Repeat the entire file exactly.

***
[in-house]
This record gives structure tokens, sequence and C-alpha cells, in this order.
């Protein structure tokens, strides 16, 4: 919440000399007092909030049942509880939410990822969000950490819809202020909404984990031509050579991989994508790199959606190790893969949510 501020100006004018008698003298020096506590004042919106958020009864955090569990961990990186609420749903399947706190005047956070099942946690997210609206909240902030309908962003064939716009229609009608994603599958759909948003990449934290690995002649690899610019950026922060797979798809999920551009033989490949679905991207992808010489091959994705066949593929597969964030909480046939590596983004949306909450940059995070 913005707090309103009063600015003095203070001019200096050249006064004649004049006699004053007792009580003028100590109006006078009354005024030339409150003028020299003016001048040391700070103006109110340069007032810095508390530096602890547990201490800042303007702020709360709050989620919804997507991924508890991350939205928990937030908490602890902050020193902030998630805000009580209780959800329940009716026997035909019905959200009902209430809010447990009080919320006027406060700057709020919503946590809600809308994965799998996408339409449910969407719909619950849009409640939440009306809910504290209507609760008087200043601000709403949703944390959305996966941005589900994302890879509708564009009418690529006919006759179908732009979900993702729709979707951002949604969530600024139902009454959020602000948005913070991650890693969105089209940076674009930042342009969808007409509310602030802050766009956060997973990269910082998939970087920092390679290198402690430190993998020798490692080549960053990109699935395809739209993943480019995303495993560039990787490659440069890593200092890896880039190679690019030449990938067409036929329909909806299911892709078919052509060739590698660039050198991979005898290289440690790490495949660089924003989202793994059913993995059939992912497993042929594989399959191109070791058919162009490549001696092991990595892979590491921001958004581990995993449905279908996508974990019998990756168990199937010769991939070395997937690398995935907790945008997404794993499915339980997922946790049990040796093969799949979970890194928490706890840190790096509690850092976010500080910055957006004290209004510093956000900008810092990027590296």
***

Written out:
[in-house]
This record gives structure tokens, sequence and C-alpha cells, in this order.
């Protein structure tokens, strides 16, 4: 919440000399007092909030049942509880939410990822969000950490819809202020909404984990031509050579991989994508790199959606190790893969949510 501020100006004018008698003298020096506590004042919106958020009864955090569990961990990186609420749903399947706190005047956070099942946690997210609206909240902030309908962003064939716009229609009608994603599958759909948003990449934290690995002649690899610019950026922060797979798809999920551009033989490949679905991207992808010489091959994705066949593929597969964030909480046939590596983004949306909450940059995070 913005707090309103009063600015003095203070001019200096050249006064004649004049006699004053007792009580003028100590109006006078009354005024030339409150003028020299003016001048040391700070103006109110340069007032810095508390530096602890547990201490800042303007702020709360709050989620919804997507991924508890991350939205928990937030908490602890902050020193902030998630805000009580209780959800329940009716026997035909019905959200009902209430809010447990009080919320006027406060700057709020919503946590809600809308994965799998996408339409449910969407719909619950849009409640939440009306809910504290209507609760008087200043601000709403949703944390959305996966941005589900994302890879509708564009009418690529006919006759179908732009979900993702729709979707951002949604969530600024139902009454959020602000948005913070991650890693969105089209940076674009930042342009969808007409509310602030802050766009956060997973990269910082998939970087920092390679290198402690430190993998020798490692080549960053990109699935395809739209993943480019995303495993560039990787490659440069890593200092890896880039190679690019030449990938067409036929329909909806299911892709078919052509060739590698660039050198991979005898290289440690790490495949660089924003989202793994059913993995059939992912497993042929594989399959191109070791058919162009490549001696092991990595892979590491921001958004581990995993449905279908996508974990019998990756168990199937010769991939070395997937690398995935907790945008997404794993499915339980997922946790049990040796093969799949979970890194928490706890840190790096509690850092976010500080910055957006004290209004510093956000900008810092990027590296």